Europe’s first Mars rover mission saved by huge investment | Popgen Tech


Artist's impression of ESA's ExoMars rover.

The European Rosalind Franklin rover will have a 2-meter bore to probe the Martian surface.Credit: ESA/ATG medialab

Europe’s Rosalind Franklin Mars rover, part of the beleaguered €1.3 billion (US$1.35 billion) ExoMars program, will now launch in 2028, after receiving a reported €360 million investment from European countries obtained.

The money will enable the European Space Agency (ESA) to begin designing a new landing platform to land its first Mars rover on the planet’s surface. The work became necessary after ESA cut ties with its former partner on the mission, the Russian space agency Roscosmos, in March following Russia’s invasion of Ukraine. Roscomos was in charge of designing and building landing gear for the rover, as well as launching the mission from its site in Baikonur, Kazakhstan.

“I am very relieved and incredibly happy that this great mission has not been taken away from us, and that I can continue to hope to one day send a rover to Mars,” said Daniela Tirsch, a planetary geologist at the German Aerospace Center in Berlin . Only the United States and China have so far placed working rovers on Mars.

The latest postponement is the third in the mission’s history. The ExoMars rover was originally intended to launch in 2018, but technical problems derailed that plan. The COVID-19 pandemic then delayed a scheduled 2020 flight to 2022, before relations with Russia deteriorated. The cost of this second delay was in the order of €100 million, an ESA spokesman said Earth.

Deep drilling

Despite the delays and rising costs, scientists remain excited about the ExoMars rover. This is the second part of the program, following an orbiter that arrived at the red planet in 2016 and was looking for biological or geological origins of methane and other gases.

The Franklin rover is carrying a 2-meter drill that will burrow deep beneath the Martian surface to search for preserved signs of ancient life. “For the very first time, we will be looking for evidence of past life in the subsurface,” said Jorge Vago, ESA project scientist for the mission, based at the European Space Research and Technology Center in Noordwijk, the Netherlands.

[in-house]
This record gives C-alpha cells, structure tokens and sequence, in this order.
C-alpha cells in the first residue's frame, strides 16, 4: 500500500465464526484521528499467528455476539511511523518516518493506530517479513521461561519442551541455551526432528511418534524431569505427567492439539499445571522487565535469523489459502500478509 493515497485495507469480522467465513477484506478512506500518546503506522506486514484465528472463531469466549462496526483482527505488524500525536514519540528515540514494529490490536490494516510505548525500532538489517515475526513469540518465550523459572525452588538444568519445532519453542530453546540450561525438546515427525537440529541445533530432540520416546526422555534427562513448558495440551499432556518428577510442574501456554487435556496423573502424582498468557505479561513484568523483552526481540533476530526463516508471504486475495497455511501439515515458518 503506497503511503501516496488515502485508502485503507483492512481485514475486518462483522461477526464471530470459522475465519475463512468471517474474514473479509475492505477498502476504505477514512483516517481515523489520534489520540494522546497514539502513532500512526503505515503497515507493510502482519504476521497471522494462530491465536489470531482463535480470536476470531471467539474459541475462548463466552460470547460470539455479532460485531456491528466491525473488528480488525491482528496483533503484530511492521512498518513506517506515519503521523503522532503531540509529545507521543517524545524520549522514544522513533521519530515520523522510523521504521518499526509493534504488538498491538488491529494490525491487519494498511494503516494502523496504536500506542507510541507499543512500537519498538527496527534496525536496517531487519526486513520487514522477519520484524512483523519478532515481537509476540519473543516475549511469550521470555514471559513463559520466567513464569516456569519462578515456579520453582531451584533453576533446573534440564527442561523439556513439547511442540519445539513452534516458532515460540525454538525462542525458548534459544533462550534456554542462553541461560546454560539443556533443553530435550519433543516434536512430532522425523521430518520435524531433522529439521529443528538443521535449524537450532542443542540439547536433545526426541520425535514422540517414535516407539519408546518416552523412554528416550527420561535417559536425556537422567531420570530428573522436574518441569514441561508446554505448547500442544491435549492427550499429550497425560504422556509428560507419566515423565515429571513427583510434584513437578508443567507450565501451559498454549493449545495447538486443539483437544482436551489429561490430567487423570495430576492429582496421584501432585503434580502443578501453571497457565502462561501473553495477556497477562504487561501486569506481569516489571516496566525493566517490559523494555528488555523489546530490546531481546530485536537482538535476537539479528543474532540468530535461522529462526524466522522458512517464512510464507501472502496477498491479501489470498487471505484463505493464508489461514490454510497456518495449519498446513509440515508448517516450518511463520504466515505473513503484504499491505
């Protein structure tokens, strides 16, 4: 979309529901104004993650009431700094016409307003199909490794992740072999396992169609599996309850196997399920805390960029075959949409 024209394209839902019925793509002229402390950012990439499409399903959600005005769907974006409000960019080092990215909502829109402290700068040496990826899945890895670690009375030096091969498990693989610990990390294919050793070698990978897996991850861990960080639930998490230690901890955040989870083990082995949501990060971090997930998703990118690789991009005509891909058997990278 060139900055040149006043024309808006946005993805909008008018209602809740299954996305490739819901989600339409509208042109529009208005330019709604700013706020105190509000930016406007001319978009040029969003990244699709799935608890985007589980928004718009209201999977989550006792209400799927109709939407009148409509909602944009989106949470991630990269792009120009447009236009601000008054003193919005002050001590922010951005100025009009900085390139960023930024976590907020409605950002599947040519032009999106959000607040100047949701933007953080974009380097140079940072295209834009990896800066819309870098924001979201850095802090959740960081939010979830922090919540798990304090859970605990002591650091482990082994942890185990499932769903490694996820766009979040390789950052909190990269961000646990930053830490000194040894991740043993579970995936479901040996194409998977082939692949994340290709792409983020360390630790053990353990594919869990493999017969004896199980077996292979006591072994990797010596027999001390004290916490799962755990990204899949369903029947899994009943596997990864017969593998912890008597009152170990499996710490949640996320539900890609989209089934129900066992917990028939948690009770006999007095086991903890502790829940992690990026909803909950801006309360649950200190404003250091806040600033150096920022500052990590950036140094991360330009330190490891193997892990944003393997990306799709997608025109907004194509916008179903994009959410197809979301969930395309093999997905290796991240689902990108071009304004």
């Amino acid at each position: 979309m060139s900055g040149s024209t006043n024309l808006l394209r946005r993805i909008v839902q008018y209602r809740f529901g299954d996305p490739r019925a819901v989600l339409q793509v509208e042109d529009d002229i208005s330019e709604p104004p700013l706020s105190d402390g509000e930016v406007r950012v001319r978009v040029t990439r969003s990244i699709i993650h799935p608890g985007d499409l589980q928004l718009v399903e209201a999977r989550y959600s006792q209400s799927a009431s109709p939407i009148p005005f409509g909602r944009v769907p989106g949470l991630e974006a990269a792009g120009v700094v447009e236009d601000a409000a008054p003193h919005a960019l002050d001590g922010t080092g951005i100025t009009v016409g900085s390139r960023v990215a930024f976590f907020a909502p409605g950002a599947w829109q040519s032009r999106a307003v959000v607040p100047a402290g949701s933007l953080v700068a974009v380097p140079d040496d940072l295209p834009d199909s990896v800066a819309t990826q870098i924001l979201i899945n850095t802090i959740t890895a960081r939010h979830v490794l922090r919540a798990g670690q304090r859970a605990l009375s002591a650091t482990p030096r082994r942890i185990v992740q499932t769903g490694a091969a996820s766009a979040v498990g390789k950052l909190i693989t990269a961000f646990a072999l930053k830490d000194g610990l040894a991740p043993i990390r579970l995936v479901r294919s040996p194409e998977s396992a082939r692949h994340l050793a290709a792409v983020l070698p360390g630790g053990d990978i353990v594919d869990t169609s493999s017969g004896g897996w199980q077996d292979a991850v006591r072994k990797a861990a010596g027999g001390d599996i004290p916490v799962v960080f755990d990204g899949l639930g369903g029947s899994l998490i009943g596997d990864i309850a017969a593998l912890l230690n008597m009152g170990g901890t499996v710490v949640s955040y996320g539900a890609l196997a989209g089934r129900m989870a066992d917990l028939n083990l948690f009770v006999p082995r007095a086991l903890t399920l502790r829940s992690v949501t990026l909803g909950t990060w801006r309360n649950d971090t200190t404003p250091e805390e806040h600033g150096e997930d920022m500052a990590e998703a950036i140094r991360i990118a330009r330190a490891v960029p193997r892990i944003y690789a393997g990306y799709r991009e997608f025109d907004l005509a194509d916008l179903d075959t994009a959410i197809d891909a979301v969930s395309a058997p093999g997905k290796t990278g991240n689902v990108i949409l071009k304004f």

“ExoMars is really an incredible mission that will be unique in method and scientific approach, even if it is launched in 2028,” said Francesca Esposito, a planetary scientist at the INAF Astronomical Observatory of Capodimonte in Naples, Italy, and member of the mission team.

“This is the first mission that can probe the very early history of terrestrial planets,” adds Tirsch, noting that the rover’s intended landing site, a vast plain called Oxia Planum, “records unique information about ancient, water-rich Martian environments, prebiotic chemistry, and perhaps life”.

ESA expects NASA to help by contributing the mission’s launcher, its thruster engine – for use during landing – and its radioisotope-based heating units, ESA Director General Josef Aschbacher said at a press briefing on 23 November said. The units are necessary for Rosalind Franklin to survive the harsh Martian nights. But European technology will replace the rest of Russia’s lost contribution, he said.

Member states pledged the cash for the mission at the ESA ministerial conference in Paris on 22 and 23 November, at which they committed a budget of €16.9 billion in total for projects over 5 years. This includes €2.7 billion for human and robotic space exploration, a 16% increase over the last allocation in 2019, and €3.2 billion for the agency’s science program, a 19% increase.

As part of this commitment, ministers agreed to fund the Solaris project, a program to assess the viability of developing, from 2025, a space-based solar power system that would transmit energy to Earth. Nations around the world are exploring technology to beam energy from a kilometer-sized solar array into orbit, an idea that has become more viable given the falling cost of space launches.


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